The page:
Monoceros by Suzette MayrMonoceros by Suzette Mayr is an emotional novel of incredible relevance, especially to families, schools, and adults trying to navigate the waters of today’s youth.

A seventeen-year-old boy, bullied and heartbroken, hangs himself. And although he felt terribly alone, his suicide changes everyone around him.

His parents are devastated. His secret boyfriend’s girlfriend is relieved. His unicorn- and virginity-obsessed classmate, Faraday, is shattered. His English teacher, mid-divorce and mid-menopause, wishes she could remember the dead student’s name, that she could care more about her students than her ex’s new girlfriend. The school guidance counsellor, Walter, feels guilty – maybe he should have made an effort when the kid asked for help. Max, the principal, is worried about how it will reflect on the very Catholic school. And Walter, who’s been secretly in a relationship with Max for years, thinks that’s a little callous.

From the publisher, Coach House Books

At times difficult to read, but always powerful and poignant, Mayr’s writing draws you in mentally and emotionally. Published in 2011 and longlisted for the Giller Prize, Monoceros is Suzette Mayr‘s fourth novel.

[pullquote]Mayr avoids sanitization of the issue of suicide, and also manages to avoid clichéd sentimentality[/pullquote]While centering around Patrick Furey and his death, the novel shows the effects that a suicide has on the people around him, the people whose lives he touched whether he knew it or not. Only minor glimpses are offered with Patrick, his parents, and his secret boyfriend Ginger; Monoceros explores the lives of those on the peripheral of Patrick’s life—the English teacher, principal, guidance counsellor, Ginger’s girlfriend Petra, and classmate Faraday.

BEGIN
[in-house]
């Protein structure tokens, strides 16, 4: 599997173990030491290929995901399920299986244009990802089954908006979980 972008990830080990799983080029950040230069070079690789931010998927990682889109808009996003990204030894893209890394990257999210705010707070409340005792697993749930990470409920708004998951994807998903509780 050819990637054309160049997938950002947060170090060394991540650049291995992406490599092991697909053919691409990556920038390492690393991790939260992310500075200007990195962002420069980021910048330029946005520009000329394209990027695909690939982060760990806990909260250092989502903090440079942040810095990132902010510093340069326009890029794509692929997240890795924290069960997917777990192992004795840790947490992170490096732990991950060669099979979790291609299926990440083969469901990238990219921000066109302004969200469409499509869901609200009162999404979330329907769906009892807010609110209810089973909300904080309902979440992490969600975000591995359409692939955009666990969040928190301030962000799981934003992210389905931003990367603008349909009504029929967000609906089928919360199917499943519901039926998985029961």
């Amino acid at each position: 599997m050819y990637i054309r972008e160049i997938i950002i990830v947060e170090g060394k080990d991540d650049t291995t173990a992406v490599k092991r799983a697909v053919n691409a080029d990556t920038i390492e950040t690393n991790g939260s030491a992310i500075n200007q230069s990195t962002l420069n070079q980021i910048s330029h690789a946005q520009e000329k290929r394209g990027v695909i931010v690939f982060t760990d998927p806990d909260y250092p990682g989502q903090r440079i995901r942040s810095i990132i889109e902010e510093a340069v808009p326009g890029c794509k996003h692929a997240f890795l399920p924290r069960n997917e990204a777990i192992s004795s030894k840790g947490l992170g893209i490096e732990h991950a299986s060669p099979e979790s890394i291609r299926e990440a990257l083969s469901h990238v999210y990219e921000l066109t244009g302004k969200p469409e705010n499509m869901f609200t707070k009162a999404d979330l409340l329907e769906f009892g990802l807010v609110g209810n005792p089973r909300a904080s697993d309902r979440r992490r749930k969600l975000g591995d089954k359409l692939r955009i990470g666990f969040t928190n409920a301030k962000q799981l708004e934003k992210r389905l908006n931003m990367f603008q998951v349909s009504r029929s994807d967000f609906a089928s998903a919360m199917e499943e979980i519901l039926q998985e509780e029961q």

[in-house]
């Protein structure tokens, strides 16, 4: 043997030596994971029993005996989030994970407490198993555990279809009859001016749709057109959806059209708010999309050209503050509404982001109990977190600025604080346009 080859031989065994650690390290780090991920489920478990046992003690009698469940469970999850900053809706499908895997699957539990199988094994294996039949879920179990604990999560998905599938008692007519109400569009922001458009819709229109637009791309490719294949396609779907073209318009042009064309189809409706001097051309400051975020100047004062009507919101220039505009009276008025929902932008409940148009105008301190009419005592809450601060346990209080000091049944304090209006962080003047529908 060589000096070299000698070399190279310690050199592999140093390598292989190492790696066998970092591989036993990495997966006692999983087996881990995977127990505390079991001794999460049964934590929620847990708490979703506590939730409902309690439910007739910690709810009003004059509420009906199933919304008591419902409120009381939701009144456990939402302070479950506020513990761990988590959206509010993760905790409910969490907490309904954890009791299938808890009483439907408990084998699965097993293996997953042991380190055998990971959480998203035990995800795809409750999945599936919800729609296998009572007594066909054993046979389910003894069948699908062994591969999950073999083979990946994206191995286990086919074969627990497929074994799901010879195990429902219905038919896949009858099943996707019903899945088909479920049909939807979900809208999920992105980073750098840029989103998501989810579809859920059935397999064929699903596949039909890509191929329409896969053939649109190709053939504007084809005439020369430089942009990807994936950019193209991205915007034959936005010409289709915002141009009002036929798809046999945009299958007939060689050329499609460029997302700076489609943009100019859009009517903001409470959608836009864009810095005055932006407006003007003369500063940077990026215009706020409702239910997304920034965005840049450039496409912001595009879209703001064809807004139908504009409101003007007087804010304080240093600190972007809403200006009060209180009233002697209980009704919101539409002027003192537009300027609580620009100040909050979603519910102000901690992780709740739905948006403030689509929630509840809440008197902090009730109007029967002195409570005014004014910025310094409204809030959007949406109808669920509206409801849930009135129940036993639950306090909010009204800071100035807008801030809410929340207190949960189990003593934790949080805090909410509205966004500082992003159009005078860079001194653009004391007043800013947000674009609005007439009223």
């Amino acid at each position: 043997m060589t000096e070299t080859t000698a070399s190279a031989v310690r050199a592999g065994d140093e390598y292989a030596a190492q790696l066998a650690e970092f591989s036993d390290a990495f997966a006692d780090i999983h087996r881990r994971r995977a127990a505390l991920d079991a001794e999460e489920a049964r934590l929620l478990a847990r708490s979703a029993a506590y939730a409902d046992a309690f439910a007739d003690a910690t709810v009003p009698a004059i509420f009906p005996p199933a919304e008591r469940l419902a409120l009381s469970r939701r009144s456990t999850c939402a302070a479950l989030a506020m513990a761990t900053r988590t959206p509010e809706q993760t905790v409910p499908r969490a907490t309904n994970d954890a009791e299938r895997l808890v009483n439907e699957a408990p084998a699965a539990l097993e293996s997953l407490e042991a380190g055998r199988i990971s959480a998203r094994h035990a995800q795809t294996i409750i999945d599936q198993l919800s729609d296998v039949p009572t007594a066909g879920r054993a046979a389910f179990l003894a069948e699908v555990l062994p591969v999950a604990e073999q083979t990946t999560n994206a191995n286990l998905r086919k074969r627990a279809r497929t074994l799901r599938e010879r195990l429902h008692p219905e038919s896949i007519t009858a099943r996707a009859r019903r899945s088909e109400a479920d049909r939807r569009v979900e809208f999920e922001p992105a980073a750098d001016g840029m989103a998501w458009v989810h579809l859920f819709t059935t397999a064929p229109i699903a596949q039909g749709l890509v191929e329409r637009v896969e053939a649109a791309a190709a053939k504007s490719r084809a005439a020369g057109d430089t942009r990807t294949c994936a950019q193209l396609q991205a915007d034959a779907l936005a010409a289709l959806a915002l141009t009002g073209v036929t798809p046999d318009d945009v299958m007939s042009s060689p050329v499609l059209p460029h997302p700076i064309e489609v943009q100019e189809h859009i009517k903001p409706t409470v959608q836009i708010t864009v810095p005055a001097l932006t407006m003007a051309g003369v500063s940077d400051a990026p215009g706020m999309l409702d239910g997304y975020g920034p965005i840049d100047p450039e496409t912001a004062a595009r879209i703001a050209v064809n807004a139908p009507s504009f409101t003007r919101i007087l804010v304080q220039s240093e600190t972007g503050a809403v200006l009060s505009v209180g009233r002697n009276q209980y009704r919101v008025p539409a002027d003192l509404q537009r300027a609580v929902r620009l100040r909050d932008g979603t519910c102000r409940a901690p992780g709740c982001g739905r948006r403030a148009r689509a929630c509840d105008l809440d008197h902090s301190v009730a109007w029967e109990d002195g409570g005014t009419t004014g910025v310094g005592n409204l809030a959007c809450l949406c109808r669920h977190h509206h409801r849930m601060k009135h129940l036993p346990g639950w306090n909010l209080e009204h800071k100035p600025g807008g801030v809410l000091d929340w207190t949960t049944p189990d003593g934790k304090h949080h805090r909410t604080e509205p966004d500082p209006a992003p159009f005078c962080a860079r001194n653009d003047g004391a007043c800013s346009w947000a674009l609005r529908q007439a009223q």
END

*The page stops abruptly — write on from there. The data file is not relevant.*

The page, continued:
Mayr avoids sanitization of the issue of suicide, and also manages to avoid clichéd sentimentality. The characters’ responses are not your stereotypical ‘It Gets Better’ video, they are raw, self-centered, and threaded with guilt. I appreciated how Mayr did not brush aside the characters whose response was often selfish and lack of empathy, such as Max who worries about the implications for the school as an institution instead of the student body.

At times the book was difficult to read due to the depressing material, but it was incredibly well-written and powerful. I was most intrigued by how the characters were interwoven into each others’ stories—Max ends up in a relationship with Crepe Suzette, who is also Faraday’s uncle. Some other reviewers have suggested a parallel to the cover image as an allusion to the constellation Monoceros and how all these characters are within Patrick’s constellation. But, more simply, monoceros is the Greek word for ‘unicorn’.